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May 29, 2017

How To Get Started Journaling

In our previous posts, we’ve talked about many of the benefits of note-taking, writing, brainstorming on paper, and journaling. Now that you’re convinced, it’s time to begin! Problem is, as with everything, talking about it is easier than actually doing it. That’s why we’re going to share some helpful tips for you to get started.

Find a space

Not a physical space where you need to be, but a space where your words will be. This could be a huge spiral-bound notebook or a small pocket journal. It really doesn’t matter. However, the best option is something that you can carry around with you on the go.

Designate a time

If you don’t actually think of a time to start journaling and instead say, “I’ll do it whenever I have some free time” it won’t get done. Think of exactly when that free time is and designate it to be used for journaling. You don’t need a half hour (unless you want it of course!), or even ten minutes. The amount of time is totally up to you. Right when you wake up? On break from class? The first 5 minutes of when you arrive at work? You decide.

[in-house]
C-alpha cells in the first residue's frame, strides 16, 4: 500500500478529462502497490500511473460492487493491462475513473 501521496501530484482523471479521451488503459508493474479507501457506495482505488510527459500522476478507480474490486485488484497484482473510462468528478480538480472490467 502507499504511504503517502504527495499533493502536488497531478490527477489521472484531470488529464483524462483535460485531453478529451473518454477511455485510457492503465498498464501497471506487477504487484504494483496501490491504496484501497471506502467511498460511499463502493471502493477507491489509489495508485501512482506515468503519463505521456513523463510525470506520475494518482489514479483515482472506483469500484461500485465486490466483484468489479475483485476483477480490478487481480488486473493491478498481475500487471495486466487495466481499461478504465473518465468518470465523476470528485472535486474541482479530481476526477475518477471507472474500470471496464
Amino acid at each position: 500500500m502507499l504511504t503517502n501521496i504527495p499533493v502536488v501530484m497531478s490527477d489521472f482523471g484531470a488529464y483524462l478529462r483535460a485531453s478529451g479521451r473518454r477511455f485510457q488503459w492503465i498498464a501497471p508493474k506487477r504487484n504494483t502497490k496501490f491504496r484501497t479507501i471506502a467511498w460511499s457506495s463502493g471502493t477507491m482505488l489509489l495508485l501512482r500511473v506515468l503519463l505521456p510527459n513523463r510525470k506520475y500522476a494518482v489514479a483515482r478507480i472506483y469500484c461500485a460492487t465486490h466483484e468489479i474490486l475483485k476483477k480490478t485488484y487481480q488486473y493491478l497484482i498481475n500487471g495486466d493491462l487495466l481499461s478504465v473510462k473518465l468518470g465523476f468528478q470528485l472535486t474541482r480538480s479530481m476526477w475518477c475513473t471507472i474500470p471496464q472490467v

Find some prompts

Can’t think of what to write about? Or maybe you want more structure to your journaling journey. Either way, prompts are a good way to get started. An extensive list can be found by a quick online search, or they can take shape in the way of famous quotes where you write your reaction to them.

Write naturally

Some people tend to get held back by wanting to write something perfect. Journaling is great because it defies the idea that writing should be linear, mistake free, and make sense. Don’t feel constrained by these notions. It entirely defeats the purpose of journaling.

Add

Journaling doesn’t have to be all about writing per say. Add some pictures or doodles if you feel so inclined to do so. It may help spark the writing process for that day or be a nice finisher for the end of your journaling session.

Date entries

Try not to forget to date your entries. It’s a good habit to get into. A great way to utilize journaling in the long run after you’ve filled a notebook is to look back and reflect on where you started and how you grew. If you do a yearly reflection on your life, journals are a great tool to use as a part of that process.

Remember- journaling is any form of written content that is done by you. It can be what you plan to do that day, what you’ve already done, your dreams and aspirations, or a simple list of words that describe how you feel.

The hardest thing can be to pick up that pen and get started. But once you do, you won’t look back.


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